Metropolis

Indoor Kids

Cities have turned to an old standby to reduce crime: teen curfews. There’s just one problem.

A teenage girl stares at her cell phone, indoors. It's dark outside.
Home at 10:01 p.m. Photo illustration by Slate. Photo by Tommaso79/iStock/Getty Images Plus.

In the summer of 2021, Atlantic City, New Jersey, added a new noise to the nightly soundtrack of crashing waves and carnival rides: a shrieking citywide siren. First installed in 2005 to evacuate the beach during lightning storms, the network of sirens—with the rise-hold-fall cadence of an air-raid horn—was expanded using federal COVID aid to meet the needs of that post-pandemic summer: telling kids to go inside every night at 10.

Faced with a wave of gun violence, many cities have decided that minors need to be home before the late-night news, sirens or no. In May, Chicago established a 10 p.m. curfew for unaccompanied minors, and barred them from downtown’s Millennium Park starting at 6 p.m. on weekends. In September, Prince George’s County, outside Washington, D.C., started enforcing a curfew for kids 16 and under. Last summer, Philadelphia experimented with a 10 p.m. curfew after juvenile homicides tripled between 2015 and 2021; last month, the city made it permanent.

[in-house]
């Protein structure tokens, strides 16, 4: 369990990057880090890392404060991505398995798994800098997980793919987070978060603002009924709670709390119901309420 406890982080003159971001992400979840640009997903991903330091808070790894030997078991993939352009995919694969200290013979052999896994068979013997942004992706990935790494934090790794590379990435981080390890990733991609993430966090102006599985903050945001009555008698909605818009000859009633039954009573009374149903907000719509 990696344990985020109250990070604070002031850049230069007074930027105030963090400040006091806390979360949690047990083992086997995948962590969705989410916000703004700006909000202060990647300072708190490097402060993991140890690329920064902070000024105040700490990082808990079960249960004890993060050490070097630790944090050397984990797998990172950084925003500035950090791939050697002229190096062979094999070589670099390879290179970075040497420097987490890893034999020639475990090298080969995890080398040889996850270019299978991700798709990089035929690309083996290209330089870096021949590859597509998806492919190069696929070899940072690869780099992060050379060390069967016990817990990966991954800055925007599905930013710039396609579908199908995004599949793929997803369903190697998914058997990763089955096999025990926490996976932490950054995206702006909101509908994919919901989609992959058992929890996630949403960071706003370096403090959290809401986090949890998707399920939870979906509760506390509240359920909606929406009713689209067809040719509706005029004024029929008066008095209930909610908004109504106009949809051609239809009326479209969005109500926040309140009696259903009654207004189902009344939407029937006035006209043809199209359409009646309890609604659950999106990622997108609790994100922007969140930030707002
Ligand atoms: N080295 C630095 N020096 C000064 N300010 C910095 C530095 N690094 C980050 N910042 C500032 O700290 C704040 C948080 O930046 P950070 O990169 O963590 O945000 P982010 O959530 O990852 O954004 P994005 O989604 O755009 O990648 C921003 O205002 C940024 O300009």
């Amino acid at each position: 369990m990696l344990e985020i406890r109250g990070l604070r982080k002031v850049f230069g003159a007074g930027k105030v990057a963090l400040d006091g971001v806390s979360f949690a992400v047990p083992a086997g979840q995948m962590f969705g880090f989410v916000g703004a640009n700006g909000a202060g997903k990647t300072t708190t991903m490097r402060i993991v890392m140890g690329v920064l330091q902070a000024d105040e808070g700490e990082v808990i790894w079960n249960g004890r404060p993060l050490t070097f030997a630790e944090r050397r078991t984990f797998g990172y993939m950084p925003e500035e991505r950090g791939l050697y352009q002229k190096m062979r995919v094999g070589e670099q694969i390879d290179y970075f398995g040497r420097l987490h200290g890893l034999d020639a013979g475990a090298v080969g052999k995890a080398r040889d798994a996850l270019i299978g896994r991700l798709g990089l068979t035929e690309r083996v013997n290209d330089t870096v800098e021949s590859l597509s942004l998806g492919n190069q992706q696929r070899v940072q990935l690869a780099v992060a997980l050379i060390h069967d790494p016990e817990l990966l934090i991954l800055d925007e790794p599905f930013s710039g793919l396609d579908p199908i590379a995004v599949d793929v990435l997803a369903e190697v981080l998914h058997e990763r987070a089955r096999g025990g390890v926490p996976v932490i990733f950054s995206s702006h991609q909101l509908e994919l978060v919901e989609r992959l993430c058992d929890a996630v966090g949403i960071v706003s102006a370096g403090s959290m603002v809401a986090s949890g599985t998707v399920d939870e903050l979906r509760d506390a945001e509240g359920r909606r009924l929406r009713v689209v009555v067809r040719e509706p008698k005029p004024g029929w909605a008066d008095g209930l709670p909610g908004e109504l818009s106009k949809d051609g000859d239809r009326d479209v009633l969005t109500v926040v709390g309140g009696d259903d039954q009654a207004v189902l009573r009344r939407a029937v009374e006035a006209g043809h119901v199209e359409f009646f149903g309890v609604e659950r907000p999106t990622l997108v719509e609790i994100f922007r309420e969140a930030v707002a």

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“A lot of young people involved in criminal activity were involved because they were out late. This is meant to protect young people from being victims of crime,” says Katherine Gilmore Richardson, the Philly councilmember who has pushed for the new restrictions, which replace an older system of fines with a handful of youth centers where kids can hang out after curfew.

The idea is grounded in common sense: Basically everyone agrees that teenagers ought to be in bed before midnight anyway, and curfews theoretically keep well-meaning kids from getting into trouble and reinforce parental authority and family time, while scaring aspiring criminals straight.

Philadelphia has actually had a youth curfew since 1955, and the earliest U.S. policies date from the late 19th century. Their popularity and enforcement waxes and wanes with agita over kids and crime. After the super-predator panic of the 1990s, 70 percent of cities reported at the U.S. Conference of Mayors that their town had a curfew for minors on the books. As another crime wave crests, the measures are back in vogue—newly, and sometimes loudly, enforced.